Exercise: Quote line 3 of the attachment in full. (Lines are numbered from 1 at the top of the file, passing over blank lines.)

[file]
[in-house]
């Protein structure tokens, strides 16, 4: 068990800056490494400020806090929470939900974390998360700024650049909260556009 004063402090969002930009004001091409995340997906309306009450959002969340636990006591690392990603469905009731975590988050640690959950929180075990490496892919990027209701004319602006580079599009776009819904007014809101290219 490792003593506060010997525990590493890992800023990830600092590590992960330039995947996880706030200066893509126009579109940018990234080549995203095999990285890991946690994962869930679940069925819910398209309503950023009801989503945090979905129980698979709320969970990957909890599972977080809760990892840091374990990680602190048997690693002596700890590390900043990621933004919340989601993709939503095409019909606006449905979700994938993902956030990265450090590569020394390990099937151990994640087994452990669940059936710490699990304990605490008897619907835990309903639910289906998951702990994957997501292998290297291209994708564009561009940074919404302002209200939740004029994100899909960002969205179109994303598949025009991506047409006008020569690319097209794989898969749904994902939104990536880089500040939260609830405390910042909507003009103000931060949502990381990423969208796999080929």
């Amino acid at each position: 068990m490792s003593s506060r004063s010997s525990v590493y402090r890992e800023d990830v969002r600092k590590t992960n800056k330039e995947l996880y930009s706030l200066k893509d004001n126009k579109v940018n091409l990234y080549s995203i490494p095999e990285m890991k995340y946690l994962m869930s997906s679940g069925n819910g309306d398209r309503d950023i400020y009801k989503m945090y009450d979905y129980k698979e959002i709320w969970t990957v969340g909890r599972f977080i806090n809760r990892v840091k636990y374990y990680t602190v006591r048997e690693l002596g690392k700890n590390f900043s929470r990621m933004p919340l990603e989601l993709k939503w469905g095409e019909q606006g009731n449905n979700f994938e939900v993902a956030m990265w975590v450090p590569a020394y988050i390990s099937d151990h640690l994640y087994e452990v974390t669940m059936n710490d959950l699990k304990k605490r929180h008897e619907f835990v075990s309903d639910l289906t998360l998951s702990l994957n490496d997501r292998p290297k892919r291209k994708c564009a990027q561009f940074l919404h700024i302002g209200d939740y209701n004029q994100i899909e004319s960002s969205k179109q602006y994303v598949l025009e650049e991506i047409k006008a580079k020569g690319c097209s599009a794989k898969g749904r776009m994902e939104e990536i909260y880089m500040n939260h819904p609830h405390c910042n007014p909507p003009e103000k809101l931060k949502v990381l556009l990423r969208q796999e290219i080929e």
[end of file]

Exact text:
């Amino acid at each position: 068990m490792s003593s506060r004063s010997s525990v590493y402090r890992e800023d990830v969002r600092k590590t992960n800056k330039e995947l996880y930009s706030l200066k893509d004001n126009k579109v940018n091409l990234y080549s995203i490494p095999e990285m890991k995340y946690l994962m869930s997906s679940g069925n819910g309306d398209r309503d950023i400020y009801k989503m945090y009450d979905y129980k698979e959002i709320w969970t990957v969340g909890r599972f977080i806090n809760r990892v840091k636990y374990y990680t602190v006591r048997e690693l002596g690392k700890n590390f900043s929470r990621m933004p919340l990603e989601l993709k939503w469905g095409e019909q606006g009731n449905n979700f994938e939900v993902a956030m990265w975590v450090p590569a020394y988050i390990s099937d151990h640690l994640y087994e452990v974390t669940m059936n710490d959950l699990k304990k605490r929180h008897e619907f835990v075990s309903d639910l289906t998360l998951s702990l994957n490496d997501r292998p290297k892919r291209k994708c564009a990027q561009f940074l919404h700024i302002g209200d939740y209701n004029q994100i899909e004319s960002s969205k179109q602006y994303v598949l025009e650049e991506i047409k006008a580079k020569g690319c097209s599009a794989k898969g749904r776009m994902e939104e990536i909260y880089m500040n939260h819904p609830h405390c910042n007014p909507p003009e103000k809101l931060k949502v990381l556009l990423r969208q796999e290219i080929e």